Chris Fisher (constable, District 2), Teresa Cantrell (school board, District 6) and James Lamont Sneed (incumbent commissioner, District 8) spoke separately. There was no format for the constable races and Sneed and Cantrell missed the deadline to take part in the main event.

Fisher talked about the abuse law enforcement officers endure. Cantrell spoke about the need for mental health professionals in the school system and Sneed talked about public safety and education.

Q and A

Four questions for the commission candidates and three for the school board candidates were put in a bowl and each person drew one. The candidates were sent the questions in advance.

One question for commission candidates asked what Tipton County's greatest challenge is concerning its workforce.

Dunavant and Murphy talked about continuing high school dual enrollment classes with Tennessee College of Applied Technology and Richard Kelley said more students need to leave high school with job skills. Delancey talked about the value of earning an associate's degree from DSCC and Sterling stressed the importance of a GED program that is offered in jail. Armstrong said it's important to identify what interests high school students and lead them in that direction and Turner said finding out exactly what local industries need is crucial.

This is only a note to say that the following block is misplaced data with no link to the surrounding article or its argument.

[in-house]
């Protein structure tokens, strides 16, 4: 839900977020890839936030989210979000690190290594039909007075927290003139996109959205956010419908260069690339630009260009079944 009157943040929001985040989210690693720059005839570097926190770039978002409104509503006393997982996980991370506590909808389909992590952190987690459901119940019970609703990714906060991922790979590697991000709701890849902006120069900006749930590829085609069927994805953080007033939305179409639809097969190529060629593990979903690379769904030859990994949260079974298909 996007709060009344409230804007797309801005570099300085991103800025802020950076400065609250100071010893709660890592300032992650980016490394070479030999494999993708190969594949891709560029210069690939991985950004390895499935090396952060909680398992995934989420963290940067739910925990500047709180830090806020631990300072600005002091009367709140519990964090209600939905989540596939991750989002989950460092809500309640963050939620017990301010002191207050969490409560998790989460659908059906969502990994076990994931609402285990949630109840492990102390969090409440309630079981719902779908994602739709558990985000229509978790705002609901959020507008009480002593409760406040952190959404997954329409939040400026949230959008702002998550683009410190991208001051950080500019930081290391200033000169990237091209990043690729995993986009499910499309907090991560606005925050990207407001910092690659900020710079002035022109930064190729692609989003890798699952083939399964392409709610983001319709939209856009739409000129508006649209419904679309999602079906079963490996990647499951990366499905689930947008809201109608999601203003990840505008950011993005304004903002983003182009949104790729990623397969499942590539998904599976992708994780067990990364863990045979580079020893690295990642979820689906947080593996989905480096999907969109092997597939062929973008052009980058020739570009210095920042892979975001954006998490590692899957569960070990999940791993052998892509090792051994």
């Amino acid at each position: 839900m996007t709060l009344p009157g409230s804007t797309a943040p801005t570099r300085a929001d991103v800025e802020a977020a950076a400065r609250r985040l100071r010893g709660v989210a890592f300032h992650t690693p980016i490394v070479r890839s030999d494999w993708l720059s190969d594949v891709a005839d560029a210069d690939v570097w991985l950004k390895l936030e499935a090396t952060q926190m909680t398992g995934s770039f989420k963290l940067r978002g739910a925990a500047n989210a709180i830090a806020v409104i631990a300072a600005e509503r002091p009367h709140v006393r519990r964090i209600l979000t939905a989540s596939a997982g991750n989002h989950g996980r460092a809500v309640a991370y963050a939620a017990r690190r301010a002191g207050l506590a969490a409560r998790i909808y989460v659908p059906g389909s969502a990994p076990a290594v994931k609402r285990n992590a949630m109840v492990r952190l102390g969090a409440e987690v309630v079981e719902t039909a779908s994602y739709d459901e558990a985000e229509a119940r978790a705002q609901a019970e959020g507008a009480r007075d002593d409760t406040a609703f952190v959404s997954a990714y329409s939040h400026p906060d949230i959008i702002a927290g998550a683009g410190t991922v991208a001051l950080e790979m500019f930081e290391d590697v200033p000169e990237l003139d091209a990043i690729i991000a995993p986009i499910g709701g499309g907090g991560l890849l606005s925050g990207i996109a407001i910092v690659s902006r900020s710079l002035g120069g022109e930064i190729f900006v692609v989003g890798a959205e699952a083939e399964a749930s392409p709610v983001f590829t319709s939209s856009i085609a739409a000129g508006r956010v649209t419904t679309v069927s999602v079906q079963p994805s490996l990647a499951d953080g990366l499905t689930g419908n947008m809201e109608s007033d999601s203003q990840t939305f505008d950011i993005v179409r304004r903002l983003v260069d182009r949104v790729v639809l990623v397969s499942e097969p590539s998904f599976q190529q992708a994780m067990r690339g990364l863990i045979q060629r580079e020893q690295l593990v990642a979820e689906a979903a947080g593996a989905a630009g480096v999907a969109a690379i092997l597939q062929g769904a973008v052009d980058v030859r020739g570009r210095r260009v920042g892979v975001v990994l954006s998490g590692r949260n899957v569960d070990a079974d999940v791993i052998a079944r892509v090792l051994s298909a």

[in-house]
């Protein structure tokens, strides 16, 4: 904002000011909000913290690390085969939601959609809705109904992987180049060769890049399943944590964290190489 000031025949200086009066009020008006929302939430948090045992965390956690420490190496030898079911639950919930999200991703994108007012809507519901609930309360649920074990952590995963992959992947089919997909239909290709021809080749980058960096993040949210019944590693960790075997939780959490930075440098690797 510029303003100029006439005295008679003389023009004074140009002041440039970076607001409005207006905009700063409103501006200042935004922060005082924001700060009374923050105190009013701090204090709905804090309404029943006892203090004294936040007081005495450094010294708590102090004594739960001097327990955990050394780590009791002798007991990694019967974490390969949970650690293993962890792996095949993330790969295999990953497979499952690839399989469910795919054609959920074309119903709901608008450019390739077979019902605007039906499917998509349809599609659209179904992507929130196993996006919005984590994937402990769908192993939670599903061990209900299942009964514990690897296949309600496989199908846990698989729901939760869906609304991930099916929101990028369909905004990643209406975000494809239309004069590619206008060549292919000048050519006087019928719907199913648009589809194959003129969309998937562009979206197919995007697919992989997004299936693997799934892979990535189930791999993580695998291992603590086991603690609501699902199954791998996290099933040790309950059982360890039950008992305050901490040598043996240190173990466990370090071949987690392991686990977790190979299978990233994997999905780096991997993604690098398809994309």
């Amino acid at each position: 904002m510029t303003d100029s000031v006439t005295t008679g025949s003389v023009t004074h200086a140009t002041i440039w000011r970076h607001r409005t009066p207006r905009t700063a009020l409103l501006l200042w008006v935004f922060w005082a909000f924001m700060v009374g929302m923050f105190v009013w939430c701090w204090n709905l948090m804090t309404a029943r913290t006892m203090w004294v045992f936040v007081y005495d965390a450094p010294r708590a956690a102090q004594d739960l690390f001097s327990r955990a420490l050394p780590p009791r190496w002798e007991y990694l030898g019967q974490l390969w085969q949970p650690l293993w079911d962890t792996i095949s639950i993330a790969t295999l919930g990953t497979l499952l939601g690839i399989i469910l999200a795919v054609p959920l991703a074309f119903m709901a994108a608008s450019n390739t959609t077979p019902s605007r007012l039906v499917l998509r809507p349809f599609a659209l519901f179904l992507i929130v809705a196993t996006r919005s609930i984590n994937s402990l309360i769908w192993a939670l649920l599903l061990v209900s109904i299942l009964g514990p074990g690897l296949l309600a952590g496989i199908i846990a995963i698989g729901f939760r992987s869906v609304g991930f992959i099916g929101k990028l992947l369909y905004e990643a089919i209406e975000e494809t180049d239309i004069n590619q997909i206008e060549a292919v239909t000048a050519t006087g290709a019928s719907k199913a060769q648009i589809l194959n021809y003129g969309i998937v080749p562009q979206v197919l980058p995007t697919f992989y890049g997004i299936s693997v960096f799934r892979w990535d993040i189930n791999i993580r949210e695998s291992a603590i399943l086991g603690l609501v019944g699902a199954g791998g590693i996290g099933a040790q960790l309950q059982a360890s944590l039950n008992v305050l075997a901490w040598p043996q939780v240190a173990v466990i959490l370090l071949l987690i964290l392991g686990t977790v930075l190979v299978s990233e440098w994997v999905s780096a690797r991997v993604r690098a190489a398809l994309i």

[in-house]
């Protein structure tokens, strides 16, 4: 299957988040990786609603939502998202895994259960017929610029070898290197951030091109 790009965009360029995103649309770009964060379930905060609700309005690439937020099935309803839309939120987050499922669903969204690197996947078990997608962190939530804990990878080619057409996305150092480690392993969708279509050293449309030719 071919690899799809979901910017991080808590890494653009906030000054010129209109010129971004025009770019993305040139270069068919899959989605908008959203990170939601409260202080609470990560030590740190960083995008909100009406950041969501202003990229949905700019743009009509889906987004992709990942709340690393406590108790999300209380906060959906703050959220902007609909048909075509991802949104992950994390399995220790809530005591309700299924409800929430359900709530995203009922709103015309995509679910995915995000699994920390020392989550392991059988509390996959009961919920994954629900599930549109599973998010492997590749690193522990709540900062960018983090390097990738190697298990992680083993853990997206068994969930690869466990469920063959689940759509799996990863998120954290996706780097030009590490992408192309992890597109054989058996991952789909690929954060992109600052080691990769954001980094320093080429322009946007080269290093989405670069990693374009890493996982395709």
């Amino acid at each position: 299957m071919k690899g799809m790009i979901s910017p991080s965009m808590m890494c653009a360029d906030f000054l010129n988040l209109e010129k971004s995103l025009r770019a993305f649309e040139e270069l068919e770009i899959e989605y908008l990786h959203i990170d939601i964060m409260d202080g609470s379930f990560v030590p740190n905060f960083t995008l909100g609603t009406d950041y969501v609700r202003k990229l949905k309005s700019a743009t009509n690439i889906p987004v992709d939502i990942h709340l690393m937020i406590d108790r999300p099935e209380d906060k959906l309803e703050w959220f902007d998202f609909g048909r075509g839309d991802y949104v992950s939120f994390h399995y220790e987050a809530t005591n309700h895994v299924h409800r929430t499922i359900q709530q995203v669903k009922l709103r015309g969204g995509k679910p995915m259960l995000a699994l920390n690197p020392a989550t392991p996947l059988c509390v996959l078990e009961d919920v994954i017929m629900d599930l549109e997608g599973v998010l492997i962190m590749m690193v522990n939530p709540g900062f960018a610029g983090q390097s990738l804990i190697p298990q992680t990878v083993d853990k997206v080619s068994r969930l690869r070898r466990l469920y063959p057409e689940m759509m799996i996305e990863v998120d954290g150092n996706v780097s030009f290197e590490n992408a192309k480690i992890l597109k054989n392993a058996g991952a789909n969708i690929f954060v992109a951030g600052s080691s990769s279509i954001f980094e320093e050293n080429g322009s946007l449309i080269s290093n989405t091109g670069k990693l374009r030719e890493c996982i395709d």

Said Copeland: "It used to be you needed a strong back for factories. Now you need a strong mind."

Another question asked candidates what they would do with a $1 million grant.

Naifeh was the only candidate who drew that question and said workforce development would be his choice.

Harber, Shopher, Michelle Smith and Sneed drew a question about infrastructure needs and capital projects.

Shopher said safety for citizens should come first and Harber talked about the need for a new bridge on Meade Lake Road in Atoka. Smith said something needs to be done about traffic on Rosemark Road and Sneed stressed the need for an east-west corridor.

Dale Smith, Adams, Wilson and Fee fielded a question asking if new construction or rehabbing existing structures is more important.

All four said both are important.